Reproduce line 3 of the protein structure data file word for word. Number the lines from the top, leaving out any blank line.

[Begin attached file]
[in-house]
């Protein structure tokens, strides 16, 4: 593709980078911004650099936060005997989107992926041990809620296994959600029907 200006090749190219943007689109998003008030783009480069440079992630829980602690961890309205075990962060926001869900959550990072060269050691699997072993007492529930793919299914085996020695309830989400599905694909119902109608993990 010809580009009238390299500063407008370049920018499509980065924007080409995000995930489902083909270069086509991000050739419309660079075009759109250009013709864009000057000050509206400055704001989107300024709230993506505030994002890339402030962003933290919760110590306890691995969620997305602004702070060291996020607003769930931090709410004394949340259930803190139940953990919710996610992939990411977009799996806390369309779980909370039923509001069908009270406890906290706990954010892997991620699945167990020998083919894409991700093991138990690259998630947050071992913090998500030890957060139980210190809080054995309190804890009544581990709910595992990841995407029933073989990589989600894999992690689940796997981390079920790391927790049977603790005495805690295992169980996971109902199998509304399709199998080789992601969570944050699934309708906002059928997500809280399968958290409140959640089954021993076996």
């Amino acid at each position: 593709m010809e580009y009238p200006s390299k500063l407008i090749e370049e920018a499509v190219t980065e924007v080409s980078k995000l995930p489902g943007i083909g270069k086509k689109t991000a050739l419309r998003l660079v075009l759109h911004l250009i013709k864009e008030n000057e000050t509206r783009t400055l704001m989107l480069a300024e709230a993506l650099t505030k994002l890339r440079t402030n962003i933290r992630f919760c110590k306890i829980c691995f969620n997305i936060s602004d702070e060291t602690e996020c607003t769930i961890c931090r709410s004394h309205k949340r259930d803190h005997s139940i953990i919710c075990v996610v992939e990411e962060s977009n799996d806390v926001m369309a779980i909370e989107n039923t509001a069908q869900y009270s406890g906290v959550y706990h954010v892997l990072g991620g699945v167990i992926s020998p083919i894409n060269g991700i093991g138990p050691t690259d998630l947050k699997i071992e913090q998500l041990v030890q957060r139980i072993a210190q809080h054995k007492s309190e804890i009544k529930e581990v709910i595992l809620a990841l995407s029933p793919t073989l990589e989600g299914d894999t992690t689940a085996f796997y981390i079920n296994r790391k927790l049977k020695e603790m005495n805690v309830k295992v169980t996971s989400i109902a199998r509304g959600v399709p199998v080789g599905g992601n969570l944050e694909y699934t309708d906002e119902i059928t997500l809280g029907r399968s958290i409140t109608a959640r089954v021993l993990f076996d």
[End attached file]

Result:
């Amino acid at each position: 593709m010809e580009y009238p200006s390299k500063l407008i090749e370049e920018a499509v190219t980065e924007v080409s980078k995000l995930p489902g943007i083909g270069k086509k689109t991000a050739l419309r998003l660079v075009l759109h911004l250009i013709k864009e008030n000057e000050t509206r783009t400055l704001m989107l480069a300024e709230a993506l650099t505030k994002l890339r440079t402030n962003i933290r992630f919760c110590k306890i829980c691995f969620n997305i936060s602004d702070e060291t602690e996020c607003t769930i961890c931090r709410s004394h309205k949340r259930d803190h005997s139940i953990i919710c075990v996610v992939e990411e962060s977009n799996d806390v926001m369309a779980i909370e989107n039923t509001a069908q869900y009270s406890g906290v959550y706990h954010v892997l990072g991620g699945v167990i992926s020998p083919i894409n060269g991700i093991g138990p050691t690259d998630l947050k699997i071992e913090q998500l041990v030890q957060r139980i072993a210190q809080h054995k007492s309190e804890i009544k529930e581990v709910i595992l809620a990841l995407s029933p793919t073989l990589e989600g299914d894999t992690t689940a085996f796997y981390i079920n296994r790391k927790l049977k020695e603790m005495n805690v309830k295992v169980t996971s989400i109902a199998r509304g959600v399709p199998v080789g599905g992601n969570l944050e694909y699934t309708d906002e119902i059928t997500l809280g029907r399968s958290i409140t109608a959640r089954v021993l993990f076996d």